Abray explains this trend as part of an ongoing effort to negate the effectiveness of unfavourable coverage in the mainstream media. “If you’re a partisan and want to maintain power, you want to neutralize critique as much as possible,” he says. “If the media is a major source of reliable critique, the best you can do is erode people’s confidence in that institution to provide objective critique.”
In short: if politicians undermine the media’s credibility, then whatever criticism of government emerges in the press is chalked up to media bias rather than a party or leader’s shortcomings.
Take former prime minister Stephen Harper, who’s telling voters not only that the media should be not be trusted, but that the press is actively trying to keep conservatives out of office.
“I have little doubt in my mind that [Jason Kenney] will be the next premier [of Alberta],” former Prime Minister Stephen Harper told a crowd at the chamber of commerce in Leduc, Alta. in June—an event in which the public could purchase tickets but media were not invited. “I’ll give caution on one thing… The media won the last election. The media elected the NDP. And the media is going to go out of their way to bring Jason and the party down. The media will go out of their way once they know the NDP can’t win of trying to invent some other option, some group of liberals or whatever, the Alberta Party, these are now the new and exciting guys and once again we’ll tell you it’s all safe and it’s [a] mainstream ticket. That is the game they’re going to play.”
This week, Kenney himself has come under fire for picking fights with the press—including a recent testy exchange with a reporter who asked when Kenney planned to release his party’s campaign platform—and for “trolling the media” on Twitter. (To the many journalists who’ve enjoyed collegial relations with the media-savvy Kenney in his past roles as a federal cabinet minister and opposition MP, this is a striking swerve from previous behaviour.)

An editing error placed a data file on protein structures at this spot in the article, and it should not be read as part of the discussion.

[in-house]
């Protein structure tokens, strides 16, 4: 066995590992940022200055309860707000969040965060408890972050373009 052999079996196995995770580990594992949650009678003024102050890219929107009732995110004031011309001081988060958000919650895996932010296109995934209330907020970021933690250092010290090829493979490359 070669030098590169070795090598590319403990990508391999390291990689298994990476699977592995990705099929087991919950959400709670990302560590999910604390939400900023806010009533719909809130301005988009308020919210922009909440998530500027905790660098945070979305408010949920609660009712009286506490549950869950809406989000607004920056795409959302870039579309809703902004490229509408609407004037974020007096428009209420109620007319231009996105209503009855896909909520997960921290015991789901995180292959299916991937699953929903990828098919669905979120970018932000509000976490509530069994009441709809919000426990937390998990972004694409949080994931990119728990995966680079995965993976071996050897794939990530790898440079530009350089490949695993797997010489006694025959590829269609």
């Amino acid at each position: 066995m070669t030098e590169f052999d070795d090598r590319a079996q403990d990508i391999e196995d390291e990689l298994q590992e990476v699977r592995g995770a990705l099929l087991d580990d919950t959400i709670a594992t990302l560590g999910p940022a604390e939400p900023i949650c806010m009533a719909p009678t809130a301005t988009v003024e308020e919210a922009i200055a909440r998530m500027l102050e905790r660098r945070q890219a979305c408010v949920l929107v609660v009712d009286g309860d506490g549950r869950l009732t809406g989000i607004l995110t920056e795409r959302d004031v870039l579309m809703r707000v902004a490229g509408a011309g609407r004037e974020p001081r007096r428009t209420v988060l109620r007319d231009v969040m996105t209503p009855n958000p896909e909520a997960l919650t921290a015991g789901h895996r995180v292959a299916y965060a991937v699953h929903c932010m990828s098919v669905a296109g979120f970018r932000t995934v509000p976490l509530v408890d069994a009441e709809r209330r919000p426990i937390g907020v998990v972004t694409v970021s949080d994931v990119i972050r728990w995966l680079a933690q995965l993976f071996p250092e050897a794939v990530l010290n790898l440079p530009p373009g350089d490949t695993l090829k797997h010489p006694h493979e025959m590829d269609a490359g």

Such skepticism towards the Fourth Estate is hardly limited to right-leaning politicians—socially progressive and former Democratic presidential candidate Bernie Sanders also made known his problems with the media landscape. He has written about how corporate media threatens American democracy and how it ignores the rise of oligarchies. Besides, no one who sees him- or herself as a serious presidential contender likes to be called a “fringe candidate” by media pundits.
“As a general rule of thumb, the more important the issue is to large numbers of working people, the less interesting it is to corporate media,” the senator from Vermont wrote in his book, Our Revolution. “Corporate media, owned by large multinational corporations, are not all that sympathetic to ideas that attack the corporate establishment.”
Back in Ontario, in the 1990s, the NDP under former premier Bob Rae was so upset with coverage by the Toronto Star that the party had created its own newspaper—the Ontario Star—to promote its accomplishments without a critical filter.